International real estate advisor Savills has released its Netherlands office market reports this week, in which it finds that yields are stabilising and the majority of cities are seeing a significant increase in tenant demand.
The reports find that within the four areas, prime yields in the first quarter of the year ranged between 5.7% in Amsterdam to 5.9% in The Hague and Rotterdam, with Utrecht showing 6.3% yields. Of these cities Rotterdam has led the way in terms of increases in tenant demand seeing a 24% rise in Q110 compared to Q109 whilst Utrecht recorded take up figures at 14% lower than Q109. Jeroen Jansen, Savills head of research in The Netherlands, says: "Investment markets are typically showing signs of increase but tenant demand is slower with some cities, such as Utrecht, showing slight falls."
Rotterdam saw the largest increase in demand compared to The Hague, Amsterdam and Utrecht.Demand increased by 24% in Q110, compared to Q109, totalling 39,800 m². Manufacturing and construction, and financial service sectors were the major occupiers for this increased demand and focused on CBD, which accounted for 21% of total take up. The market supply increased, however, and this affected rents which moved downwards in some areas. CBD rents stand at 200/m²/year.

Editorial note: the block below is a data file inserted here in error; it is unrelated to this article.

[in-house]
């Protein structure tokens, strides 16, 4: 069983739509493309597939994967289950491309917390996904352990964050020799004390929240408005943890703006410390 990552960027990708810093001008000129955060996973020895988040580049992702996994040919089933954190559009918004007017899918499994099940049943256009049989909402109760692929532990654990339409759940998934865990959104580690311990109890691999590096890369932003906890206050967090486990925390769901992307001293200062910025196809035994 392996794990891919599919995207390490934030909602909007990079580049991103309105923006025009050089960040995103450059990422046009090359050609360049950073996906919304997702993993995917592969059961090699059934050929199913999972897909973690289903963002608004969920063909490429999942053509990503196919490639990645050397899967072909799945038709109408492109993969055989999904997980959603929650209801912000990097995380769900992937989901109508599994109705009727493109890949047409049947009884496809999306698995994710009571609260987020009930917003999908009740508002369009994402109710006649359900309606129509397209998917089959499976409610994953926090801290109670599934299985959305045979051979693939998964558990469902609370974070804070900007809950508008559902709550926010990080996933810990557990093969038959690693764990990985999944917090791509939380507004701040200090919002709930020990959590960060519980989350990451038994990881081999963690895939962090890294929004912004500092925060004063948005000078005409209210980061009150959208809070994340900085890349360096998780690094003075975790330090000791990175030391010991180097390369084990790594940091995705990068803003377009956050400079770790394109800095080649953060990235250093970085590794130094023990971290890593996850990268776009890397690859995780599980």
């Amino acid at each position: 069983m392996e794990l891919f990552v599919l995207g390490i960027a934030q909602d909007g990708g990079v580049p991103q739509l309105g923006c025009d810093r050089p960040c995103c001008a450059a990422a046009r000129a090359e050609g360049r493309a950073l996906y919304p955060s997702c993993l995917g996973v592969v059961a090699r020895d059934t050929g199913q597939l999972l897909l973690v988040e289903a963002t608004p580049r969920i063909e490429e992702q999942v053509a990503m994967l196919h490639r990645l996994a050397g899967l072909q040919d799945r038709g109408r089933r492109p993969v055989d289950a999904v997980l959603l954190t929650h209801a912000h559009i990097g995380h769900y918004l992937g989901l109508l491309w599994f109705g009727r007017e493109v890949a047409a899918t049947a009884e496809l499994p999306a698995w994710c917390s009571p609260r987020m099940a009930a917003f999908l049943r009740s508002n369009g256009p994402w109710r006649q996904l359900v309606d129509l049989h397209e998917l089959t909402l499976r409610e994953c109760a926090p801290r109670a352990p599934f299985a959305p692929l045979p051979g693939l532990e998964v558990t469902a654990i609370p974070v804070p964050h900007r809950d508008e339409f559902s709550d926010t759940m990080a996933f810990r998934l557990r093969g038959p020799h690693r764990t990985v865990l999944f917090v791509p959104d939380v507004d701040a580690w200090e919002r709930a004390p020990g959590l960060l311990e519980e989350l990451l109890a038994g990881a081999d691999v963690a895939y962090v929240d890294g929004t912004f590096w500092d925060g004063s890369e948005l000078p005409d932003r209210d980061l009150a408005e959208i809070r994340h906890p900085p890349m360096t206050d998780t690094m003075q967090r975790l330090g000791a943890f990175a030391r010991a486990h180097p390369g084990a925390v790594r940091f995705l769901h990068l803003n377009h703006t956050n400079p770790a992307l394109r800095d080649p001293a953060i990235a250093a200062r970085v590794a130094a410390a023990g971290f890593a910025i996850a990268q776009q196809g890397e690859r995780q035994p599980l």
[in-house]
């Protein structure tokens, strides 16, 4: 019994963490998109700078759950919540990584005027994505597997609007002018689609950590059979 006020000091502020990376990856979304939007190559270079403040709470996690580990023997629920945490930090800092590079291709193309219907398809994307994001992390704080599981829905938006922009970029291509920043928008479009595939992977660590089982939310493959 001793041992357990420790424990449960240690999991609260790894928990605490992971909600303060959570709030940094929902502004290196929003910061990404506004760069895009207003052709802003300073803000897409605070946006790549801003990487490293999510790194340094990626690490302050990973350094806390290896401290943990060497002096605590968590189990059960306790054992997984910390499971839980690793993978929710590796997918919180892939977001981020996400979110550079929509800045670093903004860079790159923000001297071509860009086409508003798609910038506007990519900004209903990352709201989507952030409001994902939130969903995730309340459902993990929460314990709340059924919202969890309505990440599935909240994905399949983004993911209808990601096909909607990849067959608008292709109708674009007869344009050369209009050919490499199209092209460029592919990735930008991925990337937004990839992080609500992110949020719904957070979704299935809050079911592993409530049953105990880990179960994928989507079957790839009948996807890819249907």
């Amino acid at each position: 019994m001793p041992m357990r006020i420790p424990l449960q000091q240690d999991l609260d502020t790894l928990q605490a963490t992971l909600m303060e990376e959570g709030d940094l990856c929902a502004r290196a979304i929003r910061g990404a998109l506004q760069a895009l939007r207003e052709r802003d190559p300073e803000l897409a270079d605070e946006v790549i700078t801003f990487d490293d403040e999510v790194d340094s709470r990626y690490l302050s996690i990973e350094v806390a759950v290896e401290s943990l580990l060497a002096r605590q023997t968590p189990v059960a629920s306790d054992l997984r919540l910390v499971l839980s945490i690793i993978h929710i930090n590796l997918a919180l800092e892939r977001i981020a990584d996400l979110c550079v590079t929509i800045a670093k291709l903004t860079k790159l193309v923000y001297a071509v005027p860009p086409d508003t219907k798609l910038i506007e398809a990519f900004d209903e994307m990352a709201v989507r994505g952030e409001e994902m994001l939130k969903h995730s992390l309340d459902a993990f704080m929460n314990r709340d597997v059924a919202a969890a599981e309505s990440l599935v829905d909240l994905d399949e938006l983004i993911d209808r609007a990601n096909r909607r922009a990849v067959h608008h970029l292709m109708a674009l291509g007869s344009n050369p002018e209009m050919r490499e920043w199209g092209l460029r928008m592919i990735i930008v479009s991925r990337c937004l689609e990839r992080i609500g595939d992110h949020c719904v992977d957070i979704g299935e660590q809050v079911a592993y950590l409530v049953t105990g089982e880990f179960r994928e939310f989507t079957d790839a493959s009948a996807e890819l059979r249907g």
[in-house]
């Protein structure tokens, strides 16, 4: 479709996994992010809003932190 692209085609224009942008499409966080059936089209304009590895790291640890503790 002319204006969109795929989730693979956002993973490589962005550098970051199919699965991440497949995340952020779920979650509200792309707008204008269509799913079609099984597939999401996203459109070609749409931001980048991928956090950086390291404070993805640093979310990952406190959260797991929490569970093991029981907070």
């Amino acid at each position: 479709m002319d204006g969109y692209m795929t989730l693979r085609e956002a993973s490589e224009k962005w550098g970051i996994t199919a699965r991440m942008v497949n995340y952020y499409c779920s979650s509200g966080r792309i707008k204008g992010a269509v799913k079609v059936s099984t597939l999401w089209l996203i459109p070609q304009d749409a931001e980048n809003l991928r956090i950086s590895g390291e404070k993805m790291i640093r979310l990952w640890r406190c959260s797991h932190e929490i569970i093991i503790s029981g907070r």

Investment levels in The Hague reached 55 million, which is significant given 2009 total investment was 125 million. This was boosted by KPMG's office purchase by Lloyd Fonds. Tenant demand accounts for over 42% of total demand across the four major areas but private sector demand has diminished with the public sector, including health care, responsible for 78% take up. Prime rents stand at 200 195/ m²/year. Utrecht saw investment at the highest amount of the four areas featured in Savills reports with levels of 93 million compared to 40 million in Q109. This was largely due to a single purchase of 65 million, which accounted for two thirds of investment turnover.
Leasing demand in Utrecht market dropped to 14% lower than Q109, indicating the market has not entered recovery. In Amsterdam, take up increased by 10% to 640,000 m² with a third of demand from public sector. The increase, Savills suggests, indicates a small but fragile recovery in this market, which saw vacancy rates rise to 16.1% as supply reached 1.13 million m². Prime rents remain the highest of the four locations at 340/m²/year, the top prices are paid in the South Axis of the city.